The north-central United States will be subject to daily rounds of soaking rainfall and severe weather before drier air moves in at the end of the week.
"A storm system typical of fall will gradually take shape across the region through Thursday," AccuWeather Meteorologist Brett Rathbun said. "This will bring everything from rain and chilly air on its northern and western side to warm, humid air and severe thunderstorms to its south."
One round of stormy weather swept through on Monday, with wind damage reported in Iowa and a few tornadoes spotted in northeastern South Dakota.
Here's a look at one of the tornadoes from this evening, photos courtesy of Karen Johnson. These were taken near Lynn Lake Lodge, about 5 miles northwest of Bristol. Severe weather may still be possible over the next hour or 2 as storms move out of our area. pic.twitter.com/tnGJnr2VmU— NWS Aberdeen (@NWSAberdeen) September 10, 2019
A second round of severe weather that erupted in eastern Wyoming, northern Nebraska and southern South Dakota on Tuesday afternoon produced over a dozen reports of tornadoes, including one that caused extensive damage in Sioux Falls, and three dozen reports of hail.
Another round of violent thunderstorms is expected to ignite across parts of South Dakota and Nebraska late Wednesday, with locally heavy thunderstorms extending as far east as Wisconsin.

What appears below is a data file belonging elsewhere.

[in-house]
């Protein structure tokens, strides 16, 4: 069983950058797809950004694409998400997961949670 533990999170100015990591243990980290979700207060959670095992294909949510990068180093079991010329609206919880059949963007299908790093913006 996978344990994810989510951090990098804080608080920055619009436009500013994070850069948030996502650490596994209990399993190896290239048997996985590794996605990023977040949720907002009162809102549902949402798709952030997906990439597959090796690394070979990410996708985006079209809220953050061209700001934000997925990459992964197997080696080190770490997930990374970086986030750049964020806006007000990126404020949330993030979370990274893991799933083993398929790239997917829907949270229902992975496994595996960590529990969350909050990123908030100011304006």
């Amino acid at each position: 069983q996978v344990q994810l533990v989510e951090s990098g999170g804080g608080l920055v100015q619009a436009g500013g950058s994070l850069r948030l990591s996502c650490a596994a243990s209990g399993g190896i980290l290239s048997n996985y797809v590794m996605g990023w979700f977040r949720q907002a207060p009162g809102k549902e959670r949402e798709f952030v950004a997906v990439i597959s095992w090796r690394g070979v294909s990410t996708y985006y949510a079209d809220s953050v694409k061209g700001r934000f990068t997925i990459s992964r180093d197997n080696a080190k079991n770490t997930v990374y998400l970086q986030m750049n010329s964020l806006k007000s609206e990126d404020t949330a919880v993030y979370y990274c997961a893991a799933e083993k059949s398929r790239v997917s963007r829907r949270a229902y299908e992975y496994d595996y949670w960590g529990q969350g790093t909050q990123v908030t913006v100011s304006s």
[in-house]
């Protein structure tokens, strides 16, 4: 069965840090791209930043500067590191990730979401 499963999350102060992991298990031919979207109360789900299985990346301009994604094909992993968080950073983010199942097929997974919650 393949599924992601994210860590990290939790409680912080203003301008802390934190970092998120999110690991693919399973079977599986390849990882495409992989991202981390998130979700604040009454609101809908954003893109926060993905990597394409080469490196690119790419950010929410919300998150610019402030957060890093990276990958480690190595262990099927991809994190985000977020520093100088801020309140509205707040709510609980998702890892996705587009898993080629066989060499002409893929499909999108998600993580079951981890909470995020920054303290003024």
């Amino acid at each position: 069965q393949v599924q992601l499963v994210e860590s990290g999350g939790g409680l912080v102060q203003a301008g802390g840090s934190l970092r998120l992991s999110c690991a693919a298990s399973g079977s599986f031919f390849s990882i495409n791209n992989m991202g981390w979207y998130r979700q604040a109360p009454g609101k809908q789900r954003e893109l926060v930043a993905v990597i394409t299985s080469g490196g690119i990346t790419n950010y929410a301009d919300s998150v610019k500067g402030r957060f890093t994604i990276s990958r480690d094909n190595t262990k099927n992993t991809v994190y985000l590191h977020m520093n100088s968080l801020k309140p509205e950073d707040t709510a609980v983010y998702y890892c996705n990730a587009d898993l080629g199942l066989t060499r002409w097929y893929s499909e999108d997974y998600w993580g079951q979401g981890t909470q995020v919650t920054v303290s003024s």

"As severe thunderstorms remain discrete initially again on Wednesday, damaging winds and even a few tornadoes can occur," Rathbun said.
"Thereafter, damaging winds and flash flooding will become the primary threats as storms merge into a squall line," he added.
Residents are reminded to seek shelter indoors at the first clap of thunder to avoid a potentially deadly lightning strike.
To the north of the severe weather, AccuWeather meteorologists are concerned that enough rain will fall from Montana to the Dakotas, Minnesota and western Wisconsin to cause flooding issues into Thursday. At the very least, disruptions to travel are likely to occur.
Motorists traveling on stretches of interstates 29, 35, 80, 90 and 94 over the next few days should remain vigilant of the threat for downpours that can drastically reduce visibility on the roadways and create a heightened risk of hydroplaning.
Closures are possible on secondary roadways due to flooding.
By Thursday, a push of cooler air will shut off the risk of severe weather across the northern Plains. However, steady rain will still dampen portions of the Dakotas.
The violent weather will press eastward on Thursday, with areas from southern Minnesota and Wisconsin to Missouri and eastern Kansas expected to be in the path of a damaging line of thunderstorms.
Behind the rain and thunderstorms, gusty winds will whip in with the cooler air across the northern tier late this week.
"Gusts between 30-50 mph can make for dangerous crosswinds on north-south running highways," Rathbun said.